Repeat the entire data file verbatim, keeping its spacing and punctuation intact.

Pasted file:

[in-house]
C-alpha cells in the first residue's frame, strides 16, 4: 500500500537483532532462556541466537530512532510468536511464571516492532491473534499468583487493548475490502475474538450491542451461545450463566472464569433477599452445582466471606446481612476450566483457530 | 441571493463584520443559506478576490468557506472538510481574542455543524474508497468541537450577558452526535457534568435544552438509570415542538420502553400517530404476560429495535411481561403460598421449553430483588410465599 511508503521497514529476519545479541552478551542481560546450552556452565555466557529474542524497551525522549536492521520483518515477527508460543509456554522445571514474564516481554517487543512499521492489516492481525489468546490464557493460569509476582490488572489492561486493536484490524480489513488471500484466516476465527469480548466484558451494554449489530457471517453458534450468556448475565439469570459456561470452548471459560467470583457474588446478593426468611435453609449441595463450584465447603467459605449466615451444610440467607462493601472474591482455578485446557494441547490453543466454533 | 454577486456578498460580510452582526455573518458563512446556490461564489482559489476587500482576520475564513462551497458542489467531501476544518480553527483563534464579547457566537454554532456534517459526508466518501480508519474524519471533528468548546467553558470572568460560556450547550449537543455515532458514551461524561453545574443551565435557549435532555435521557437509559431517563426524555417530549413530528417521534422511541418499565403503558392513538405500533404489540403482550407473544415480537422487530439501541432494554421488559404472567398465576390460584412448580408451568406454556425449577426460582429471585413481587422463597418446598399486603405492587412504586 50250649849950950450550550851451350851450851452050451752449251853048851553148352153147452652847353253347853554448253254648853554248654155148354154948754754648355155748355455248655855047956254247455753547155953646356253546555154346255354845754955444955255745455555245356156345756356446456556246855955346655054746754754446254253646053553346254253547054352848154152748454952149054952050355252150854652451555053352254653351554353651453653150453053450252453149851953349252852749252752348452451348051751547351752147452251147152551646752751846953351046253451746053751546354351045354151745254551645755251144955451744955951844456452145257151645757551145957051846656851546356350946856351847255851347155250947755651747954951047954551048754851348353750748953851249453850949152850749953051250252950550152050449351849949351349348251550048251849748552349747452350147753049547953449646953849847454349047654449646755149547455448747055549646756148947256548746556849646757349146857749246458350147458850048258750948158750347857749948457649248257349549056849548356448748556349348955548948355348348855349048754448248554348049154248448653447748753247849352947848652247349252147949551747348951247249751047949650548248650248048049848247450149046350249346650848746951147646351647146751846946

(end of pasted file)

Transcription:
[in-house]
C-alpha cells in the first residue's frame, strides 16, 4: 500500500537483532532462556541466537530512532510468536511464571516492532491473534499468583487493548475490502475474538450491542451461545450463566472464569433477599452445582466471606446481612476450566483457530 | 441571493463584520443559506478576490468557506472538510481574542455543524474508497468541537450577558452526535457534568435544552438509570415542538420502553400517530404476560429495535411481561403460598421449553430483588410465599 511508503521497514529476519545479541552478551542481560546450552556452565555466557529474542524497551525522549536492521520483518515477527508460543509456554522445571514474564516481554517487543512499521492489516492481525489468546490464557493460569509476582490488572489492561486493536484490524480489513488471500484466516476465527469480548466484558451494554449489530457471517453458534450468556448475565439469570459456561470452548471459560467470583457474588446478593426468611435453609449441595463450584465447603467459605449466615451444610440467607462493601472474591482455578485446557494441547490453543466454533 | 454577486456578498460580510452582526455573518458563512446556490461564489482559489476587500482576520475564513462551497458542489467531501476544518480553527483563534464579547457566537454554532456534517459526508466518501480508519474524519471533528468548546467553558470572568460560556450547550449537543455515532458514551461524561453545574443551565435557549435532555435521557437509559431517563426524555417530549413530528417521534422511541418499565403503558392513538405500533404489540403482550407473544415480537422487530439501541432494554421488559404472567398465576390460584412448580408451568406454556425449577426460582429471585413481587422463597418446598399486603405492587412504586 50250649849950950450550550851451350851450851452050451752449251853048851553148352153147452652847353253347853554448253254648853554248654155148354154948754754648355155748355455248655855047956254247455753547155953646356253546555154346255354845754955444955255745455555245356156345756356446456556246855955346655054746754754446254253646053553346254253547054352848154152748454952149054952050355252150854652451555053352254653351554353651453653150453053450252453149851953349252852749252752348452451348051751547351752147452251147152551646752751846953351046253451746053751546354351045354151745254551645755251144955451744955951844456452145257151645757551145957051846656851546356350946856351847255851347155250947755651747954951047954551048754851348353750748953851249453850949152850749953051250252950550152050449351849949351349348251550048251849748552349747452350147753049547953449646953849847454349047654449646755149547455448747055549646756148947256548746556849646757349146857749246458350147458850048258750948158750347857749948457649248257349549056849548356448748556349348955548948355348348855349048754448248554348049154248448653447748753247849352947848652247349252147949551747348951247249751047949650548248650248048049848247450149046350249346650848746951147646351647146751846946